Dad died

My father, James “Jim” Nelson, has died, at the age of 96, almost 97. His wife of more than 66 years, my mom, died on Thanksgiving Day two and a half years ago. He was not the same after she passed away, but he was a tough old bird that was still going for walks largely unassisted as recently as last year. His recent decline from needing a bit of help, to needing a walker, to needing a wheelchair, to not being able to get out of bed without assistance was relatively rapid. His mother had survived to 99. He died with both my brothers near at hand, as the morning sun peaked above the horizon and into his window, with birds chirping outside on the windowsill. All his children and grandchildren had the chance to see him and say goodbye within the previous 3 days.

He was born in Gresham, Oregon, in 1927, and grew up on the family farm, so his formative years were during the Great Depression and WWII. He left home relatively early, a strapping and handsome blond man of about 6’2″. I don’t get the impression he had a particularly happy childhood, being big and smart, but what would likely today be called “on the spectrum.” At the very least, he was socially awkward, and his parents not particularly warm and loving. He did the best he could raising his four kids, but was blessed to have my mom by his side, and he provided well enough so we never went hungry; I realized much later in life that the reason he didn’t teach us much about how the world worked is that he really didn’t know. He was smart, and didn’t have a mean bone in his body, but he was uncomfortable with kids and many things social. I think he hoped that by teaching what he could, and giving us opportunities to learn and not putting to many restrictions on us, we could figure things out on our own. I guess we did, well enough, after all was said and done, but I’d not say it is always the optimal approach to child-rearing.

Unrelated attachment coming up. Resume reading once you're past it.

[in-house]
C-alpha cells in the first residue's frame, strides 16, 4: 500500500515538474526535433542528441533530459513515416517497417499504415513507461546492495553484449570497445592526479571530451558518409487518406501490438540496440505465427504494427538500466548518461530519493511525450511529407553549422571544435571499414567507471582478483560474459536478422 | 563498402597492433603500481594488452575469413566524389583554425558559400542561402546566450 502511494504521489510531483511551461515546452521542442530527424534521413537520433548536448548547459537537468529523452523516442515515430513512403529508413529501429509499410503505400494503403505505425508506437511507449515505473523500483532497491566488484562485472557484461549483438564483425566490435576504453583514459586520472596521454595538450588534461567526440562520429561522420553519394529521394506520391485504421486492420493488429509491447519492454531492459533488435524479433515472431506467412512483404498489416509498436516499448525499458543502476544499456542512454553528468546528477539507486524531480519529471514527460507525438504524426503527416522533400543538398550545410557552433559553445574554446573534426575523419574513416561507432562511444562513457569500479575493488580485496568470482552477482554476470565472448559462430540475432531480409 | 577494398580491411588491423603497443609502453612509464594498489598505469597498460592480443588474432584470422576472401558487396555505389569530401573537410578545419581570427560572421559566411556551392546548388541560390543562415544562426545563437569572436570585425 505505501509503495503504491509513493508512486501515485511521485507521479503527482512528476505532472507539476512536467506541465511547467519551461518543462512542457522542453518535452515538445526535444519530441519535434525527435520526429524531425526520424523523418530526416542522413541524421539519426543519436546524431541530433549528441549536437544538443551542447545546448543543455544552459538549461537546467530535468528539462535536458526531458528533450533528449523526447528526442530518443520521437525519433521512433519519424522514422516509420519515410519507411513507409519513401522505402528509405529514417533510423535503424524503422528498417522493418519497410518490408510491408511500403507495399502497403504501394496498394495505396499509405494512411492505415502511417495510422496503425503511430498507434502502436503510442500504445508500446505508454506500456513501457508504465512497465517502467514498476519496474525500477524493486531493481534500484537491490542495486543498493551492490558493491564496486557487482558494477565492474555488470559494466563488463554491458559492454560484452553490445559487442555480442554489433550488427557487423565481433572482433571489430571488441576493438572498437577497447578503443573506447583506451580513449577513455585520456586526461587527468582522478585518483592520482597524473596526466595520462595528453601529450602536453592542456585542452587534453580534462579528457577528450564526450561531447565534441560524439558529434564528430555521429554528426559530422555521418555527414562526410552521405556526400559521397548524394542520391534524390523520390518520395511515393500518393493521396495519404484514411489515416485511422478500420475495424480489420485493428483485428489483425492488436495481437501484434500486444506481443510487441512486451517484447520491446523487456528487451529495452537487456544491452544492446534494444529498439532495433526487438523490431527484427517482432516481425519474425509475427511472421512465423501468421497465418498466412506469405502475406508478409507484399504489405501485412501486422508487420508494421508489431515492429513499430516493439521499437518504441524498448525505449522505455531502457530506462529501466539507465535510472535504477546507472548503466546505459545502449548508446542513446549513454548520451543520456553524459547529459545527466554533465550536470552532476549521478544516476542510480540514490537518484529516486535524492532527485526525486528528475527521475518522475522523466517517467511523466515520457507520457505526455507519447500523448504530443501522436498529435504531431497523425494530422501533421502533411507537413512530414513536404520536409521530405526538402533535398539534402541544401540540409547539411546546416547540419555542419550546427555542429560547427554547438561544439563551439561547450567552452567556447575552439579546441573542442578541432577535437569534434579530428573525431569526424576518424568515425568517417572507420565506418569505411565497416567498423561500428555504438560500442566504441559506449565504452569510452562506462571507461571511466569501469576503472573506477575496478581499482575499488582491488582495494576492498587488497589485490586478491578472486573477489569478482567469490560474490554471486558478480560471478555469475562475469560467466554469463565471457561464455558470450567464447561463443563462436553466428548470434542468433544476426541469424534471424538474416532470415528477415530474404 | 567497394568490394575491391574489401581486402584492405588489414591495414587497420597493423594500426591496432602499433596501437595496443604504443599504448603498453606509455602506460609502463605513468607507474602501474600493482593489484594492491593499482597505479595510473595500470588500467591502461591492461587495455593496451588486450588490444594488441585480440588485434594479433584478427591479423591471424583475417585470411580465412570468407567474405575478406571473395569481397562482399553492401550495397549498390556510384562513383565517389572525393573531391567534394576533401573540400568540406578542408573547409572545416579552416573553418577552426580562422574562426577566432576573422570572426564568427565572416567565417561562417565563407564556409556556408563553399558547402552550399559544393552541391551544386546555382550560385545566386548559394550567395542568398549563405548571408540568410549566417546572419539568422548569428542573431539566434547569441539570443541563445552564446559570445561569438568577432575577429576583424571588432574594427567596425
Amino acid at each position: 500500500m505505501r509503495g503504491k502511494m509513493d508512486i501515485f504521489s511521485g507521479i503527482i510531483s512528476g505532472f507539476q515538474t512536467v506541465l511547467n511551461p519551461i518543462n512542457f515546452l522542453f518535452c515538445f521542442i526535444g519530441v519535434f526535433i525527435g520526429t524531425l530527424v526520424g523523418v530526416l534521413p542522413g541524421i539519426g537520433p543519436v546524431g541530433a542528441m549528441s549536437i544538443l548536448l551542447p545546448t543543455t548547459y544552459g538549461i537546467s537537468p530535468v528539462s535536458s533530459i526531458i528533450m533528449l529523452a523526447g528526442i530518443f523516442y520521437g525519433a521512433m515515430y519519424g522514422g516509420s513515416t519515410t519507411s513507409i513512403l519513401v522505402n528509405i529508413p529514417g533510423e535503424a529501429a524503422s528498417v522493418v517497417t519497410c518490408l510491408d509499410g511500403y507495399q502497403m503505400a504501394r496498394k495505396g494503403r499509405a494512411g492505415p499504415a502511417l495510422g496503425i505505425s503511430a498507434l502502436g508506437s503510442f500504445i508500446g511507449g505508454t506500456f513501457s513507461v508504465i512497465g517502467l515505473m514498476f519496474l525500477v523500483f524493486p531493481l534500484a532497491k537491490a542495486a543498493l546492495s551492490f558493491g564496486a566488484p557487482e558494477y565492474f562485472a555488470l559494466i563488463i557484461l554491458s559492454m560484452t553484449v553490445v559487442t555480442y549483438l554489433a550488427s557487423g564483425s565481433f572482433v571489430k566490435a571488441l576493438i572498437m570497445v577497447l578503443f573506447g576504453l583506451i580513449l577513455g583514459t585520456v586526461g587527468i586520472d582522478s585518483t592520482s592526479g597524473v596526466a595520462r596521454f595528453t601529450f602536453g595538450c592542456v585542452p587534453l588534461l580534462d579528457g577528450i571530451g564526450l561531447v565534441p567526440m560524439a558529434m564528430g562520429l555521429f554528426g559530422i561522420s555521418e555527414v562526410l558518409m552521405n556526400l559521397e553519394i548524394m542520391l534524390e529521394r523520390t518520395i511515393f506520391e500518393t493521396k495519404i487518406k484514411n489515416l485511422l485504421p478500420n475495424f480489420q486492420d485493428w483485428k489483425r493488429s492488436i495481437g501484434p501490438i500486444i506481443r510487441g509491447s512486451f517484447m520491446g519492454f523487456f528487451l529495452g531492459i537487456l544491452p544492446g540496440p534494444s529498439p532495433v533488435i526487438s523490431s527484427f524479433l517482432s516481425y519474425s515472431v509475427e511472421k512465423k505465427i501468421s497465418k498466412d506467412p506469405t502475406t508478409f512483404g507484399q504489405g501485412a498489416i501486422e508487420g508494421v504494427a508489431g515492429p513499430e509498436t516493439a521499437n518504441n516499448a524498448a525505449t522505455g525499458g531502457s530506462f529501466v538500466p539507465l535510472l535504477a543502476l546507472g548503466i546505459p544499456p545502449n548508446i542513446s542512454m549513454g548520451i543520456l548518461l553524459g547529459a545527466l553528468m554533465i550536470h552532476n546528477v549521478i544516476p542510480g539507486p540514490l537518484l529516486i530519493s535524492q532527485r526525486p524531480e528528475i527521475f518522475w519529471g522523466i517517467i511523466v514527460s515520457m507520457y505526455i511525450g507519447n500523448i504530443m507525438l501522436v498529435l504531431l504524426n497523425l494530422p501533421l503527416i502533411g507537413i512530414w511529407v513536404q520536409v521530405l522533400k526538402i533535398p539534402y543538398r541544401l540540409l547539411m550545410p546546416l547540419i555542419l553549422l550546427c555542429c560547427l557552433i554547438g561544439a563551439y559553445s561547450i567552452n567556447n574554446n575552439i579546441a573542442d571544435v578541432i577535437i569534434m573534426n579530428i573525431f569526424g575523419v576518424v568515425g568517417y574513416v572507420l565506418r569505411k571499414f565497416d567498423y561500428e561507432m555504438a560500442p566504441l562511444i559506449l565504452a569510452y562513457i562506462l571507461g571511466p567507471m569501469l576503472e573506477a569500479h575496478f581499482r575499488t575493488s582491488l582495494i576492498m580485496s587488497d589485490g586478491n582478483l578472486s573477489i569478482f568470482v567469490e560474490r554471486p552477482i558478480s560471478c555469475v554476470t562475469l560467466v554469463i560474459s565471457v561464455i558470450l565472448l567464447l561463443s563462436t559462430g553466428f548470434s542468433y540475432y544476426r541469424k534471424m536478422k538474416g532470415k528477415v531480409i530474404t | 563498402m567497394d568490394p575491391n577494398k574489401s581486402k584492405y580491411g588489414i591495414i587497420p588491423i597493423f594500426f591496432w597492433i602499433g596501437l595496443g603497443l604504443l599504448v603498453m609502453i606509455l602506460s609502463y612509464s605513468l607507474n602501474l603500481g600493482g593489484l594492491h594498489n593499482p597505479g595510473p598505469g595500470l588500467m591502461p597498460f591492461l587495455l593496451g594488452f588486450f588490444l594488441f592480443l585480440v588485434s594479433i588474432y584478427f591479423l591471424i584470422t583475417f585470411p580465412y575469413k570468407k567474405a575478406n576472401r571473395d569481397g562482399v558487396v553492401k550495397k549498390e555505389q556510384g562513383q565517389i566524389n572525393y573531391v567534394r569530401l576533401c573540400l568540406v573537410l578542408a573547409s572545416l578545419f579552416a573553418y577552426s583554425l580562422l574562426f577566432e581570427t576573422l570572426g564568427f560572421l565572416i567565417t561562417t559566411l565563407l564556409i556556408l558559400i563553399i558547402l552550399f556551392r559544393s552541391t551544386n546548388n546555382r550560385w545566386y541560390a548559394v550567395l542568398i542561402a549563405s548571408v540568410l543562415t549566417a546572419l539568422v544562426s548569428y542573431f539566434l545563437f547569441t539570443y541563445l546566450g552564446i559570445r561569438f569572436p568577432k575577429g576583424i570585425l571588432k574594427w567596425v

He was drafted into the Army during the Korean war, though he was never deployed overseas because he was color-blind. He was trained as infantry until shortly before leaving basic training, until someone higher up realized that there had been a big goof, and everyone in his training company was a non-deployable profile of some sort, so they all got quietly reassigned to various simple jobs state-side. He was sent to be an orderly at a VA psych ward to help with disturbed / PTSD vets. I have a hard time imagining a worse assignment for someone as sensitive as he was outside a hot war zone.

In his (much) younger days, he gave being a math teacher a shot. It was not a good fit, but on the plus side he was set up on a blind date with a young woman who was also a single teacher there at his school in Oregon, whom he later married. Apparently, he figured social things well enough to have four kids, myself and my three older siblings, and stay married for well over a half-century.

Leaving teaching, he was a computer programmer. This took him to California, where I and one of my brothers were born, and then to Alaska when I was about 2, where we all grew up. My brothers still (mostly) live there, though my sister lives near me in the greater Seattle area, which is were Mom and dad had been for the last ~half-dozen years.

An avid outdoorsman, he hiked a lot, encouraged us in hunting, had a commercial salmon trawler for a few years that me and my brother spent several summers working on.

My oldest brother is putting together a long obit, a joint item about both mom and dad, as they spent far more years together than they did apart. When that gets written up, I’ll post it here or add a link.

Until we meet in heaven, pops….

Myself, dad, and mom.

My older two brothers with Mom and Dad in Juneau.

Dad, reading in their last Juneau residence, a downtown apartment.

Dad on a walk near my home, just a couple of years ago.

Dad(top center) and his parents, with younger brother:

My sister Su, and dad’s younger brother, Ray.

Family at Easter, including dad’s grandkids:

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